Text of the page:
All-electric flying cars get closer to reality

A fast, safe and sustainable alternative to ground transport? Aviation company, Joby Aviation, has started pre-production on its electric “air-taxi”, after securing US$100 million in funding from investors.

joby aviation landscape
A visual prototype of Joby Aviation's all-electric aircraft. Image: Joby Aviation

The flying cars depicted in sci-fi movie Back to the future may soon become reality as aviation company, Joby Aircraft, begins pre-production on its 5-seater aircraft.

But, unlike the petrol-powered DeLorean cars in the film, these aircraft are all-electric. 

The California-based company announced on Thursday that it has secured US$100 million in funding for the pre-production and certification phase of the all-electric vertical take-off and landing (eVTOL) passenger aircraft.

While the physical dimensions have yet to be announced, Eco-Business understands that the aircraft will be faster than existing helicopters, capable of flying at least 150 miles when charged, and be near silent in flight. 

JoeBen Bevirt, founder and chief executive of Joby Aviation, has dubbed the prototype an “air taxi” with plans for it to function as a ride-hailing service that will “cost about as much as an Uber ride.” The company has not said when it expects the eVTOL aircraft to be widely available.

A truly disruptive technology with the potential to push the geographical boundaries of where people can live and work.

Wendell Brooks, president, Intel Capital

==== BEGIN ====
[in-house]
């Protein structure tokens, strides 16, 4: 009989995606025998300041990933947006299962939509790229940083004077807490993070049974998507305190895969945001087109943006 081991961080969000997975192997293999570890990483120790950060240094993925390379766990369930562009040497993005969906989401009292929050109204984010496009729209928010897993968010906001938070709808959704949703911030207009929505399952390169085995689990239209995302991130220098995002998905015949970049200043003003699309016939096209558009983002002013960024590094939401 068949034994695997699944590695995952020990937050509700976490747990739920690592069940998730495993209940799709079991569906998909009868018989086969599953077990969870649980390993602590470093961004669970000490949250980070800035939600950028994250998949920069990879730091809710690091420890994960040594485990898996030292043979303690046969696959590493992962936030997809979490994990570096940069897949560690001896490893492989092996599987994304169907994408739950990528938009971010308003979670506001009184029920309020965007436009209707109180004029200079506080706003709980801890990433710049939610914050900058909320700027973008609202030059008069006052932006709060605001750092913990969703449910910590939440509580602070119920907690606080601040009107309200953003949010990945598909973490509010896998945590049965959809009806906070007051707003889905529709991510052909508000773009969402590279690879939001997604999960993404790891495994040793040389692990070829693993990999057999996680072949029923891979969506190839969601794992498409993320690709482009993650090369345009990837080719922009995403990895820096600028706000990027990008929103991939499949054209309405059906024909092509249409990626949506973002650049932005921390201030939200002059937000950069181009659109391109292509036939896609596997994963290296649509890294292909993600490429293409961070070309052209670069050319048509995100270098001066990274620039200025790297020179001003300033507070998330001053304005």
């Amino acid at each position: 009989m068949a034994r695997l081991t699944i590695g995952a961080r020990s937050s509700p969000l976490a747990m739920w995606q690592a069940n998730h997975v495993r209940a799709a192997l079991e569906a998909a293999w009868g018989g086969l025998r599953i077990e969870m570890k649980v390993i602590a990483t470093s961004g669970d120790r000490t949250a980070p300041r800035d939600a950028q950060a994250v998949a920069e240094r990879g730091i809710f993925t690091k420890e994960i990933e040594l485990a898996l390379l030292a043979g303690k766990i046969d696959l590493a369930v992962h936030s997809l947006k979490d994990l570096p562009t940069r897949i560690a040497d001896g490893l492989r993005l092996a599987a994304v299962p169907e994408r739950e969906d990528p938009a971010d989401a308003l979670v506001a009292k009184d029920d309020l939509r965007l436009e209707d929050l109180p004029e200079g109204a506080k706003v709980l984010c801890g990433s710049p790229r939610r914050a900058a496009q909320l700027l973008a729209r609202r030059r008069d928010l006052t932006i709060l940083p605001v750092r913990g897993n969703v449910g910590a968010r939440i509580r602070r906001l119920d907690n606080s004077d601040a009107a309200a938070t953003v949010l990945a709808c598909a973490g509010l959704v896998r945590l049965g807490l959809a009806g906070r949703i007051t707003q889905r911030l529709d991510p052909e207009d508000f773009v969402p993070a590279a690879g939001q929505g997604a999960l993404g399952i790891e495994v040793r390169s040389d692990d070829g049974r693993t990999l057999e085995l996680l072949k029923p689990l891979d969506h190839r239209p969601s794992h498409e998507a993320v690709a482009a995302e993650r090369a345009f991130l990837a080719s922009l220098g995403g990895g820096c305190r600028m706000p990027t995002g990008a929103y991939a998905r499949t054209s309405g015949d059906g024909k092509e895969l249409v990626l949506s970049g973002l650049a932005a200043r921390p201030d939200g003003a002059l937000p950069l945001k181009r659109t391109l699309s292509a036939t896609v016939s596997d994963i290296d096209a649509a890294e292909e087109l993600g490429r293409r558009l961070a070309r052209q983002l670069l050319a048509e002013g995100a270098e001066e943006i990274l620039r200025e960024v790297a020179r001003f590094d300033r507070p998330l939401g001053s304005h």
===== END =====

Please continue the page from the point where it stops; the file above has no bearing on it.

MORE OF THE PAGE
This round of financing saw Singapore’s corporate investor EDBI join big investment groups including Intel Capital and Capricorn Investment Group, bringing the project’s total funding to US$130 million.

The capital injection has already enabled Joby Aviation to design, build and flight-test the electric aircraft. “We are now ready to build a commercial version of the aircraft,” said Bevirt.

“People waste billions of hours sitting on roads [in traffic] worldwide each year. We envision a future where commuting by eVTOL is a safer, faster, and cost-competitive alternative to ground transportation,” said Bevirt. 

Killing two birds at once, the eVTOL aircraft can potentially circumvent two major problems with ground transportation — air pollution and congestion. Vehicle exhaust from conventional fuels has contributed to air pollution, which has reached toxic levels in cities like Delhi and Beijing. Traffic congestion also plagues densely populated cities such as Jakarta, Manila and Bangkok.

Electric vehicles like the eVTOL aircraft can bring social and environmental benefits such as better urban air quality, noise mitigation, energy security, and greenhouse gas reductions.  

Wendell Brooks, president of Intel Capital, commented that the unique aircraft “is a truly disruptive technology with the potential to push the geographical boundaries of where people can live and work.”

Swee Yeok Chu, president and chief executive of EDBI, said she looked forward to Joby Aviation’s electric aircrafts “contributing to Singapore’s future urban aerial mobility and car lite vision.” 

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